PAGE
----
Pulitzer Prize-winner dies at 81
Art Buchwald, who started his career as Variety‘s Paris correspondent, became an internationally known journalist-humorist and who affected the entire studio system with his “Coming to America” lawsuit, died of kidney failure Wednesday in Washington, D.C. He was 81.
After having a leg amputated in January 2006, Buchwald refused dialysis, preferring to stay in a Washington-area hospice, where he received visits from his family and well-known friends. He was expected to have just days to live, but outlived his prognosis by nearly a year and wrote a book about the experience.
The avuncular and witty Buchwald published thousands of columns filled with his humorous social and political reflections, writing first from Paris and then from New York. He won a Pulitzer Prize for commentary in 1982.
But in Hollywood, his name caused tremors as a result of his successful 1988 lawsuit against Paramount over the Eddie Murphy film “Coming to America,” which called into question the studio accounting system on motion pictures.
Born in Mount Vernon, N.Y., Arthur Buchwald never finished high school. He ran away from home to join the Marines at age 17 in 1942. He spent 3½ years in the Pacific theater, where he edited the newspaper and did public relations for the Special Services Dept.
After the war Buchwald studied at USC and was managing editor of Wampus, the campus humor magazine. He wrote a column for the Daily Trojan as well as a variety show, “No Love Atoll.”
Again he left without completing his studies and moved to Paris, where he got a job as a correspondent for Variety. He sold the European edition of the New York Herald Tribune on his sample column, “Paris After Dark,” which quickly caught on, as did his subsequent “Mostly About Paris.” By 1952 the columns were being run in the U.S. under the title “Europe’s Lighter Side” and later “Art Buchwald in Paris.”
The 1953 column in which Buchwald explains Thanksgiving Day to the French people is regularly reprinted.
Buchwald collected the columns into several books including “Don’t Forget to Write,” “Paris After Dark,” “Art Buchwald’s Paris” and “I Choose Caviar.”
His first novel was “A Gift From the Boys.” In subsequent years he wrote “You Can Fool All of the People All of the Time,” “Counting Sheep,” “I’ll Always Have Paris” and other bestsellers.
After returning to the U.S. in 1962, Buchwald became a widely syndicated columnist based in New York, commenting on the American scene. In 1970, his humorous political play “Sheep on the Runway” enjoyed a modest run on Broadway.
Over the years, Buchwald wrote treatments and proposals for several motion pictures, including a 2½-page treatment for a comedy called “King for a Day,” about a visiting dignitary in the U.S. He and producer Alain Bernheim submitted it to Paramount. After being shown to Murphy’s production company, the project went into limbo and Buchwald eventually sold it to Warner Bros.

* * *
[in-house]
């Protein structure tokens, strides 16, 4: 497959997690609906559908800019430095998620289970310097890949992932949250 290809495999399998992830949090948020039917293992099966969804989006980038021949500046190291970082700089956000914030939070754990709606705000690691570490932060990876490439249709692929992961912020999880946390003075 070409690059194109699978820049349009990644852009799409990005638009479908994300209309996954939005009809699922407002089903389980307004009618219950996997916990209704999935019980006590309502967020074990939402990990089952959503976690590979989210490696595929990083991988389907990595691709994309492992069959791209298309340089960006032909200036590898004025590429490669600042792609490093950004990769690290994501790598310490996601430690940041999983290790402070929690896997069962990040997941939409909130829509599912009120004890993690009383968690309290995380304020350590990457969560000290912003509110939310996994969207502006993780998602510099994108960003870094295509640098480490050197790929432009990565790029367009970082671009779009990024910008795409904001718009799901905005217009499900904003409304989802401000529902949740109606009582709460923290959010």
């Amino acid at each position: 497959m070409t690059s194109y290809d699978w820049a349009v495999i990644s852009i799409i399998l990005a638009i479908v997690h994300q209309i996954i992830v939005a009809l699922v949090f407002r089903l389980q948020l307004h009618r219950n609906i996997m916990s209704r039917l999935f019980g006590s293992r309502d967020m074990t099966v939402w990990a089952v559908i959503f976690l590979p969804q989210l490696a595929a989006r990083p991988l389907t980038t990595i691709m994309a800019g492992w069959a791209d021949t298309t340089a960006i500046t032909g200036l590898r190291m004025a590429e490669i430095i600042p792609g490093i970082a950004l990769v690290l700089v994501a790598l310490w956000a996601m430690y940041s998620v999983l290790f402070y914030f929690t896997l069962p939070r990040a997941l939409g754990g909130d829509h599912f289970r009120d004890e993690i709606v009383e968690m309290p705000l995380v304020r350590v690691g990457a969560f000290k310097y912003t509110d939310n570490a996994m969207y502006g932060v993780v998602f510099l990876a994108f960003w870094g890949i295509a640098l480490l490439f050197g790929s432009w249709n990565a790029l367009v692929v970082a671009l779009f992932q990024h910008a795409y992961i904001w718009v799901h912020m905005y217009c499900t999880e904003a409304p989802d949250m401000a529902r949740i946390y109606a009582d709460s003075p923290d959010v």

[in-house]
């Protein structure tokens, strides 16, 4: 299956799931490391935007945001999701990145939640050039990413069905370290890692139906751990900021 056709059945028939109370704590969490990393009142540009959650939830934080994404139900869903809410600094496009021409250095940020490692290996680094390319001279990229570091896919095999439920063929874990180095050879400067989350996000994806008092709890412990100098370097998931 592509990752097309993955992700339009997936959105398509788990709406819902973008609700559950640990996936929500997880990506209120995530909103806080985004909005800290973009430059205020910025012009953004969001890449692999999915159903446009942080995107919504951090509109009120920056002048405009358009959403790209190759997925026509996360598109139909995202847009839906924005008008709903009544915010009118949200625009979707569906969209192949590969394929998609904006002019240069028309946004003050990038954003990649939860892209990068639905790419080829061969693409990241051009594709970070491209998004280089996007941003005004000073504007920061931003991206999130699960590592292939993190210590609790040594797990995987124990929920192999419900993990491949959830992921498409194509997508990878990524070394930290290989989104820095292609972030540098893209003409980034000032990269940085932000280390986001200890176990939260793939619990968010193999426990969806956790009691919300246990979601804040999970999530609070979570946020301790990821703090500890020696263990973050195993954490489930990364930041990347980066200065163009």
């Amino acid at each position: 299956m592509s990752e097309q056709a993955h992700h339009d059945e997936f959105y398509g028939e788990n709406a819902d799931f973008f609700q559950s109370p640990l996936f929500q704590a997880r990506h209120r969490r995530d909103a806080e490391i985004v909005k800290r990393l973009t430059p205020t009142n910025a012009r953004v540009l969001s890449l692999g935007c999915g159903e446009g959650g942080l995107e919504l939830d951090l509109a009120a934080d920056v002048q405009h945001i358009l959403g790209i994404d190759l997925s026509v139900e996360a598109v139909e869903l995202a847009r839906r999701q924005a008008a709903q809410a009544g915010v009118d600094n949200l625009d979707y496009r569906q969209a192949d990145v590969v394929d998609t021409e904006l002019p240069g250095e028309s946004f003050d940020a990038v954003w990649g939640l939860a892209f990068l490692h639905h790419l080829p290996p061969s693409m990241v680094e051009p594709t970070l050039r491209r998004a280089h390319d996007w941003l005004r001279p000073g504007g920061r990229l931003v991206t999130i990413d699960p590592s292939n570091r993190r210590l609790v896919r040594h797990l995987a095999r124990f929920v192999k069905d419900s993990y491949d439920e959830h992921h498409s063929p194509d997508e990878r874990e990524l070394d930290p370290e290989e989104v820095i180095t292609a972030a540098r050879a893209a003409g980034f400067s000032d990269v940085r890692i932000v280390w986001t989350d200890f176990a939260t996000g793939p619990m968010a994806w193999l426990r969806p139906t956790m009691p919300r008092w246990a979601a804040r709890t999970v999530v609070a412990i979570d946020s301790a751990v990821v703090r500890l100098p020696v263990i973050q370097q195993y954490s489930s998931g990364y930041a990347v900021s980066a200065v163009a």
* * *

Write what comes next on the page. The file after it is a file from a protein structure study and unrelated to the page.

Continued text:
When “Coming to America” was released in 1998, based on an idea purportedly by Murphy and Arsenio Hall, Buchwald accused the studio of plagiarism and of not acting in good faith to develop his idea. He and Bernheim sued for $250,000 plus 19% of the film’s net profits.
The suit highlighted the studios’ complicated accounting system. Despite grosses of $145 million to the studio and a production cost of $48 million, Paramount claimed there were no net profits on the movie. Buchwald and attorney Pierce O’Donnell claimed the net profit system in Hollywood was a scam.
Though Buchwald and Bernheim received only $1 million, their victory was far from pyrrhic. Buchwald had gone up against the Goliath, and though he hadn’t received the kind of remuneration he was asking for, he’d won.
Thereafter, when Par was challenged on the net profits for such films as “Indecent Proposal” and “Forrest Gump,” the studio quietly took care of those matters before they received widespread public airing.
But the damage was done. The studio accounting system and the definitions of gross and net profits came under greater scrutiny throughout the ’90s, causing the studios a great deal of heartache and large legal fees.
The case was the subject of a 1992 book, “Fatal Subtraction: The Inside Story of Buchwald v. Paramount,” by O’Donnell and Dennis McDougal.
Buchwald was elected to the American Academy of Arts & Letters in 1986 and recently received a lifetime achievement award from the National Society of Newspaper Columnists.
Buchwald’s last contribution to Daily Variety was only days ago, when he offered his thoughts on his favorite films and the role film comedy played in his career in the Jan. 5 issue. Click here to read “The Gold Standard.”
But Buchwald’s famous wit was in plain sight from the beginning, as his reporting/reviewing at the Variety Paris bureau in 1949 vividly illustrates. Here are two reviews of films directed by world-esteemed filmmaking luminaries Jean Cocteau and Jean-Pierre Melville. Neither were spared Buchwald’s laser-like scrutiny.
He separated from his wife, Ann McGarry, to whom he was married for 40 years, before her death in 1994. He is survived by a son, two daughters, two sisters and five grandchildren.
David S. Cohen and Richard Natale contributed to this report.